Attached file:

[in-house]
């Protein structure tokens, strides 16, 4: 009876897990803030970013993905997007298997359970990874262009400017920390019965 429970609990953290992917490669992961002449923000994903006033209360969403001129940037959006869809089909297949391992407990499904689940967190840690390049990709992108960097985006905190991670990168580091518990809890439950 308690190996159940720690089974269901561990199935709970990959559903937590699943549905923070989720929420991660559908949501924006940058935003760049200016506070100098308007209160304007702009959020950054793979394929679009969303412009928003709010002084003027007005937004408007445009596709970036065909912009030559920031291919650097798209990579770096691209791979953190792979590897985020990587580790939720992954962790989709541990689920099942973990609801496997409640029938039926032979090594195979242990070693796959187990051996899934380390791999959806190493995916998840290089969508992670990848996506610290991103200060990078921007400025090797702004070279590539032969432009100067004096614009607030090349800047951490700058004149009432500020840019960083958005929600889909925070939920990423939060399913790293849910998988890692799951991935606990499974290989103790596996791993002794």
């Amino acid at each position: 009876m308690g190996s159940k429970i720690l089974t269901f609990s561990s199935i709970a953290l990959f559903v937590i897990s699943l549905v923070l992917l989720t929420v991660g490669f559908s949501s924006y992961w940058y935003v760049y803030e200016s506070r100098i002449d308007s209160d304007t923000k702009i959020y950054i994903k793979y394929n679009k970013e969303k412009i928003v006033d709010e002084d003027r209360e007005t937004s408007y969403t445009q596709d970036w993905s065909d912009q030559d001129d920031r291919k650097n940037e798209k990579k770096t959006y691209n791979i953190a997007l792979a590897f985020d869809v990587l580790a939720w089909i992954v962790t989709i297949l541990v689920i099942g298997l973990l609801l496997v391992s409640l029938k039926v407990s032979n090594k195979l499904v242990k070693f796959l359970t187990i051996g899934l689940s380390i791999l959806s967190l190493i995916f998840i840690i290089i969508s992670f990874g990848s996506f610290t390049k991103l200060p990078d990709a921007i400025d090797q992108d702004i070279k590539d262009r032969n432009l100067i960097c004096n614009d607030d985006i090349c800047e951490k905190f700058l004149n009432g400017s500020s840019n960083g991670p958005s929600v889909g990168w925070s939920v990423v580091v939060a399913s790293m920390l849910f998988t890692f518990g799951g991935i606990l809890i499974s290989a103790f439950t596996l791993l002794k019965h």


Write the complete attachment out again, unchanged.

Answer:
[in-house]
């Protein structure tokens, strides 16, 4: 009876897990803030970013993905997007298997359970990874262009400017920390019965 429970609990953290992917490669992961002449923000994903006033209360969403001129940037959006869809089909297949391992407990499904689940967190840690390049990709992108960097985006905190991670990168580091518990809890439950 308690190996159940720690089974269901561990199935709970990959559903937590699943549905923070989720929420991660559908949501924006940058935003760049200016506070100098308007209160304007702009959020950054793979394929679009969303412009928003709010002084003027007005937004408007445009596709970036065909912009030559920031291919650097798209990579770096691209791979953190792979590897985020990587580790939720992954962790989709541990689920099942973990609801496997409640029938039926032979090594195979242990070693796959187990051996899934380390791999959806190493995916998840290089969508992670990848996506610290991103200060990078921007400025090797702004070279590539032969432009100067004096614009607030090349800047951490700058004149009432500020840019960083958005929600889909925070939920990423939060399913790293849910998988890692799951991935606990499974290989103790596996791993002794």
């Amino acid at each position: 009876m308690g190996s159940k429970i720690l089974t269901f609990s561990s199935i709970a953290l990959f559903v937590i897990s699943l549905v923070l992917l989720t929420v991660g490669f559908s949501s924006y992961w940058y935003v760049y803030e200016s506070r100098i002449d308007s209160d304007t923000k702009i959020y950054i994903k793979y394929n679009k970013e969303k412009i928003v006033d709010e002084d003027r209360e007005t937004s408007y969403t445009q596709d970036w993905s065909d912009q030559d001129d920031r291919k650097n940037e798209k990579k770096t959006y691209n791979i953190a997007l792979a590897f985020d869809v990587l580790a939720w089909i992954v962790t989709i297949l541990v689920i099942g298997l973990l609801l496997v391992s409640l029938k039926v407990s032979n090594k195979l499904v242990k070693f796959l359970t187990i051996g899934l689940s380390i791999l959806s967190l190493i995916f998840i840690i290089i969508s992670f990874g990848s996506f610290t390049k991103l200060p990078d990709a921007i400025d090797q992108d702004i070279k590539d262009r032969n432009l100067i960097c004096n614009d607030d985006i090349c800047e951490k905190f700058l004149n009432g400017s500020s840019n960083g991670p958005s929600v889909g990168w925070s939920v990423v580091v939060a399913s790293m920390l849910f998988t890692f518990g799951g991935i606990l809890i499974s290989a103790f439950t596996l791993l002794k019965h």